Wednesday, October 22, 2008

Mar Yaakov day on 10/23 - 11/05

James the Greater (died in 61) was the first bishop of Jerusalem, heading the Early Church. Yaakov\יעקב [Hebrew: "heel"]- Иаков - Iakobos adelphotheos - Ιακωβος ο αδελφοθεος (brother of G-d) was seemingly a high priest, highly respected by the Jews and he was going to the Temple everyday. He took the first synod decision at Jerusalem allowing the Gentile to be "adopted" without having to be circumcised, but having to respectfully fulfill the Noahide laws. The Greek Orthodox Patriarchate of Jerusalem [my home and Church where I serve] commemorates his day on November 4th/5th following the Julian old style calendar. In the West, it will be on Oct. 23rd, always starting with the evening prayers = on 10/22nd. He was indeed considered as a צדיק - Just (tsaddik), having an ascetic way of living. His decision is most important because it enabled the Gentiles/Nations to enter the Covenant to the full.

av aleksandr

מר יעקב א בהעיה"ק - Mar/Mor Yaakov - Bishop A of Jerusalem


Av_A said...

Fr. A. James Bernstein (Seattle, WA) wrote
at 4:08pm on October 22nd, 2008
St James the Just is my patron saint. He presided at the first Council of Jerusalem described in Acts chapter 15 (also see Galatians chapter 2).
An aspect of the Council's decree that I find most amazing are the guidelines required of Gentiles coming into the Church (becoming Christian). In the earliest days the Jews who followed Jesus were not called Christians but were called Nazarenes. The title 'Christian ' first arose in the Gentile city of Antioch which included Gentiles as well as Jews.

The requirements provided the Gentile to be received into the Church were minimal. Yet today among various ethnic Churches requirements are often extensive.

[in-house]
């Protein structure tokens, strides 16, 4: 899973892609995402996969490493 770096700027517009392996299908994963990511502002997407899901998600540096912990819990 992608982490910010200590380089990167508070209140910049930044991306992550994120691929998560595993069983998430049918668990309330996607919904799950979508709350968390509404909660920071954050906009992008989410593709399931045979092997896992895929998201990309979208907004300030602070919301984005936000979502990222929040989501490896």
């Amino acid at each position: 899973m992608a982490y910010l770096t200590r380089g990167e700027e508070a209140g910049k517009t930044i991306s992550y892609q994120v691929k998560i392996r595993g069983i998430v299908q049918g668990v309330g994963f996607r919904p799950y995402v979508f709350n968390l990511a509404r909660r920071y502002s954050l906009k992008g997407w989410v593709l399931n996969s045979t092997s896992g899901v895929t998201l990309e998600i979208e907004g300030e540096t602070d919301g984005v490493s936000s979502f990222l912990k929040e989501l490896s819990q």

I believe that one of the most amazing things presented by the earliest Church was their willingness to transcend culture in their desire to embrace converts.

This is all the more astounding when we consider how strict James and his party were in observing the Mosaic Law (see Galatians 2:12). They did not require the Gentile Christians to adhere to the Mosaic Law, to learn Hebrew or Aramaic, to adopt Jewish customs and traditions, or to become Jewish. The Jewish Christians were not only very accepting, but were also highly supportive of the development of a Gentilized Christianity.

This is a model that present day Orthodox Christians should follow. Unfortunately within National Churches and Ethnic Groupings there is such a strong identification of ethnicity and culture with the Orthodox Faith that they become one and the same. So as the result to become Orthodox means to become Greek, or to become Russian or to become Arabic. In contast the early Jewish Christians did not require the Gentile believers to become Jewish. They were able to somehow have faith transcend culture. We should do the same.
Fr A. James Bernstein

Av_A said...

"In contrast the early Jewish Christians did not require the Gentile believers to become Jewish. They were able to somehow have faith transcend culture. We should do the same".

Thank you so much for your comment, Fr. James. Have a blessed Name Day and we shall congratulate you once again on November 5. But this is a veery good and insightful remark.
av a.